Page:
BY SERKAN OZTURK
The dream of turning Sydney into our very own San Francisco has been thwarted, with tech giant Google abandoning plans to base its headquarters in the middle of the White Bay Precinct.
The billion dollar company last week cited the poor public transport in the area as the key reason for their decision to pull out of negotiations.
“Ultimately, the complexity of the project and the timing of associated transport infrastructure could not meet Google’s requirements at this time,” said a NSW government spokesperson.
The decision by the multinational web behemoth to pull out of White Bay as it newest tax haven has seen the NSW Government come under fire for its years of poor transport and infrastructure planning.
Local sustainable public transport advocates EcoTransit fired off a missive suggesting Google’s decision to back out lies solely with Premier Gladys Berejiklian and her team.
“The Government’s become so fixated on underground metro as the solution for all of Sydney’s rail infrastructure deficits, it seems they clearly weren’t willing to consider other, more practical options,” said Colin Schroeder, EcoTransit’s co-convenor.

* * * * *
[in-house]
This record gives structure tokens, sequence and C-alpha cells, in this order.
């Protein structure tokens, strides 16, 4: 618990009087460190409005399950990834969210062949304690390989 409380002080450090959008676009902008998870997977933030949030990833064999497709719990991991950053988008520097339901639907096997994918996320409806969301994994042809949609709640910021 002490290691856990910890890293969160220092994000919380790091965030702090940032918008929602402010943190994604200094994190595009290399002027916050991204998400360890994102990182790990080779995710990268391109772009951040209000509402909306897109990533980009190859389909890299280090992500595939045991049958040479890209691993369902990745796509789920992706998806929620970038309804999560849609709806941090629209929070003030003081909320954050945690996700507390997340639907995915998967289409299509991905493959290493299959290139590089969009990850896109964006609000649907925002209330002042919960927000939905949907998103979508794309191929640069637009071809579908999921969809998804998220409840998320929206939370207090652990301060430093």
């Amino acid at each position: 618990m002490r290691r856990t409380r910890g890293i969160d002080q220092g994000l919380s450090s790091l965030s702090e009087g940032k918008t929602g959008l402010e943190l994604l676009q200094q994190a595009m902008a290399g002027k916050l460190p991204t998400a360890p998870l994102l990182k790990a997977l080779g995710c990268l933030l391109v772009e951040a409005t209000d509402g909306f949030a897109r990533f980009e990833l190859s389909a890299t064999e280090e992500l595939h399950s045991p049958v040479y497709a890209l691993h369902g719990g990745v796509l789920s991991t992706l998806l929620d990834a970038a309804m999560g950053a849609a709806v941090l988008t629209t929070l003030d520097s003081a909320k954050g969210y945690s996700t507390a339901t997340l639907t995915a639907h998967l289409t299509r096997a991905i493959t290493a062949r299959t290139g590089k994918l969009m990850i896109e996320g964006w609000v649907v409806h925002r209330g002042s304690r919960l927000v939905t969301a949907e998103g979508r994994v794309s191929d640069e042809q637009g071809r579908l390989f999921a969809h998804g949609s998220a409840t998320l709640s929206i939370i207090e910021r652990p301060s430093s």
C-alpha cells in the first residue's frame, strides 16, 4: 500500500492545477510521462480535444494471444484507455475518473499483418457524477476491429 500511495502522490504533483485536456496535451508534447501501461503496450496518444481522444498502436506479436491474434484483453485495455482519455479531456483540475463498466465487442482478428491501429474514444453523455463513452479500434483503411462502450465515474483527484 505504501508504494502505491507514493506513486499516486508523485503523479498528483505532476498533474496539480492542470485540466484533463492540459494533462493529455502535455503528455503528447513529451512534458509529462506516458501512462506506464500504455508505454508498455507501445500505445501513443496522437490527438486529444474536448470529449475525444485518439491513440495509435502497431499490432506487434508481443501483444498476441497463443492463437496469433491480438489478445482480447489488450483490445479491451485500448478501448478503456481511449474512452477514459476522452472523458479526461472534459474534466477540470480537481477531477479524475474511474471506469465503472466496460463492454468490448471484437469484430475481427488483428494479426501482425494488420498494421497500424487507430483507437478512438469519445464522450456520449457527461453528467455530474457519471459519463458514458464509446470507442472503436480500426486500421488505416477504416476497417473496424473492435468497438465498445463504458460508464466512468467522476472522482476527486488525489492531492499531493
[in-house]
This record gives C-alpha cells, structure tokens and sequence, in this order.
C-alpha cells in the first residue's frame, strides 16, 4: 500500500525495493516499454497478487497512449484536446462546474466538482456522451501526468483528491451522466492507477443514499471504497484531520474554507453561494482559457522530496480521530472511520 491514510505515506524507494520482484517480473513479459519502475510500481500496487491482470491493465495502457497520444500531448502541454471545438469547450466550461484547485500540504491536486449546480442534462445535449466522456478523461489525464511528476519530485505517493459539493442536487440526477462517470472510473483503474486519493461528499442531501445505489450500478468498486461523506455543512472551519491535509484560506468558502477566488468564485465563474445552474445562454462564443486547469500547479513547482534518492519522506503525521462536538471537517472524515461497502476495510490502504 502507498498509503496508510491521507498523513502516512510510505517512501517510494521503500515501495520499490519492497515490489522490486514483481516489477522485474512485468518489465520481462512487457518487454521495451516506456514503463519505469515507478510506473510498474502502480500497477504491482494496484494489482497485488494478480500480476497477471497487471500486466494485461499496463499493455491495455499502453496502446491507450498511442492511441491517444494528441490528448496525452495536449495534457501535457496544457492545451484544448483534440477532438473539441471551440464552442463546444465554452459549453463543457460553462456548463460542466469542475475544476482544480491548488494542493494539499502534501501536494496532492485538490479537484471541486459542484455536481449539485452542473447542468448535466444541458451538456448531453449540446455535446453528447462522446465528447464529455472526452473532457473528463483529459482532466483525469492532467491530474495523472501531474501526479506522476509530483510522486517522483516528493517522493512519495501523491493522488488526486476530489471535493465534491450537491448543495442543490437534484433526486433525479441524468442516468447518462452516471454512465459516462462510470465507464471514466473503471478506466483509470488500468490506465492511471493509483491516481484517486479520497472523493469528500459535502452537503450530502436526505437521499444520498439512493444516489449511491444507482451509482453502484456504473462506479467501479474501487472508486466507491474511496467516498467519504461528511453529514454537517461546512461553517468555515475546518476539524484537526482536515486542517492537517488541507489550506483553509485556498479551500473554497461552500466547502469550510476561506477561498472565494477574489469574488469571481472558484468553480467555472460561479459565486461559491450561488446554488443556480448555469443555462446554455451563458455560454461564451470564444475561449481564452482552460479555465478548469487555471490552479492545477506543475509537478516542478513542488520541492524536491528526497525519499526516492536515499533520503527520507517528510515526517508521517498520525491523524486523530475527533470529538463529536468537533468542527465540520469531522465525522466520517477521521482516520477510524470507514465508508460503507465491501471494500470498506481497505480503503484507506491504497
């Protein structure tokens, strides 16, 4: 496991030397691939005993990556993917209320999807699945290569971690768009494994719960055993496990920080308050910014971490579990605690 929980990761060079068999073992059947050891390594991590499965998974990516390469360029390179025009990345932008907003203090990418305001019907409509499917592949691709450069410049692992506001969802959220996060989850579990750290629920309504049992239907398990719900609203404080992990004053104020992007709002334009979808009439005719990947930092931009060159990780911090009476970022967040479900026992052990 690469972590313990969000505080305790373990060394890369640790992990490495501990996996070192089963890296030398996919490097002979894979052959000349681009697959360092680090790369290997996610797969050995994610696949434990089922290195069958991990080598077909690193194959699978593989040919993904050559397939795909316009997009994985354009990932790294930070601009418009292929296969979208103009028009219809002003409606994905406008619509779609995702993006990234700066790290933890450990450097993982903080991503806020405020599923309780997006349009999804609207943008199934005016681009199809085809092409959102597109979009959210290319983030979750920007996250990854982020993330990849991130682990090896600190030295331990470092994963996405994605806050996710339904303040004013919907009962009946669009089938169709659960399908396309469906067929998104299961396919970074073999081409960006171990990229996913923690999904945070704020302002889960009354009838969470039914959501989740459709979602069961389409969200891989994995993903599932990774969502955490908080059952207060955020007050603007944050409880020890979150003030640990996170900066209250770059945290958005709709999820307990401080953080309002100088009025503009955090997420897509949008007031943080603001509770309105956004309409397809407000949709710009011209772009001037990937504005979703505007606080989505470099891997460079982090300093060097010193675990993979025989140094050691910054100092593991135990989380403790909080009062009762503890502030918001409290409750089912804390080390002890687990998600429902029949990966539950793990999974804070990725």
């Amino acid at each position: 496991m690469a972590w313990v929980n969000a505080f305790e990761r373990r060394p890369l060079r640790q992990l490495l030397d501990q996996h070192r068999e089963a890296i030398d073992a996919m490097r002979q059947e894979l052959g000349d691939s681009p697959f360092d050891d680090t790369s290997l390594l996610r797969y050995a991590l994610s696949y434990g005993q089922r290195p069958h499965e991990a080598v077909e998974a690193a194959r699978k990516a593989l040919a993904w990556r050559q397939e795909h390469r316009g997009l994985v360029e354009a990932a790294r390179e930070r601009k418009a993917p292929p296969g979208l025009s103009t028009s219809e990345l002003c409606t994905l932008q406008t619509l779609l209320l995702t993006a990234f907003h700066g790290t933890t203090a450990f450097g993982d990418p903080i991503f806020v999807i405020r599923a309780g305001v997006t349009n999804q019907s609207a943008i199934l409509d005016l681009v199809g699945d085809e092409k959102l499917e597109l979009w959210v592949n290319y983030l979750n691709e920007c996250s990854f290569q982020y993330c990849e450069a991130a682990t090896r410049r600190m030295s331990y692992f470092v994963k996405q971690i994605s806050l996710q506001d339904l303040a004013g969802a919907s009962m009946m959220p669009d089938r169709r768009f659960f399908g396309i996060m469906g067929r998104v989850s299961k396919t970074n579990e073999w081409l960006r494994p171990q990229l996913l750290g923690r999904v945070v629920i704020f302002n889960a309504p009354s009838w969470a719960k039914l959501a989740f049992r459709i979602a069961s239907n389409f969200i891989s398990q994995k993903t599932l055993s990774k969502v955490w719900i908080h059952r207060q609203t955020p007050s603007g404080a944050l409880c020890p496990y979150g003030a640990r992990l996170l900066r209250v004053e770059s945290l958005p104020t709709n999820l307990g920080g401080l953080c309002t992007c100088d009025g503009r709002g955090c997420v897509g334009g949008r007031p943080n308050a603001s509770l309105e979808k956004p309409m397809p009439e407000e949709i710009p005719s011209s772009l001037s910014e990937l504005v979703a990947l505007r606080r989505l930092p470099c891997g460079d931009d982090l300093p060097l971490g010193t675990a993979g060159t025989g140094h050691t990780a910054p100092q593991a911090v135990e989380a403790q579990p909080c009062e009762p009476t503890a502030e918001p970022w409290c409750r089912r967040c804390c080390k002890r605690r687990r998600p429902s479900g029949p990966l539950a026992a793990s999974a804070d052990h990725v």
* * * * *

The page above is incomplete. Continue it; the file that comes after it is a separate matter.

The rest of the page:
The public transport lobby group has been promoting an extension of light rail into the Bays Precinct since 2011 , claiming it would be much cheaper than a metro line.
“This could still be implemented, in a very short time frame – unlike the West Metro, which is still ten years away and appears to be playing second fiddle to WestConnex,” said Mr Schroeder.
The group is calling on the Government to re-enter into negotiations with Google if it wishes for the Bays Precinct project to be an asset for the city.
“The fact they haven’t bitten the bullet and extended light rail along it, has now lead to their key investor pulling out of the plan,” said Mr Schroeder. “There is a simple fix; build quality public transport, quickly, at very low cost and bring them back.”
The State Government’s development team at Urban Growth NSW is the bureaucracy charged with making money from the former wharf.
The project comprises 5.5 kilometres of harbour front, 95 hectares of largely Government-owned land, and 94 hectares of waterways in Sydney Harbour.
“The Bays Precinct will transform over the next 20 to 30 years into a bustling hub of enterprise, activity and beautiful spaces,” said Urban Growth.
“It represents a once-in-a-generation opportunity to deliver innovation and attract the jobs of the future for Sydney and NSW, equipping Sydney for the future and reinforcing its reputation as an internationally-competitive, resilient and prosperous global city to live, work and visit.”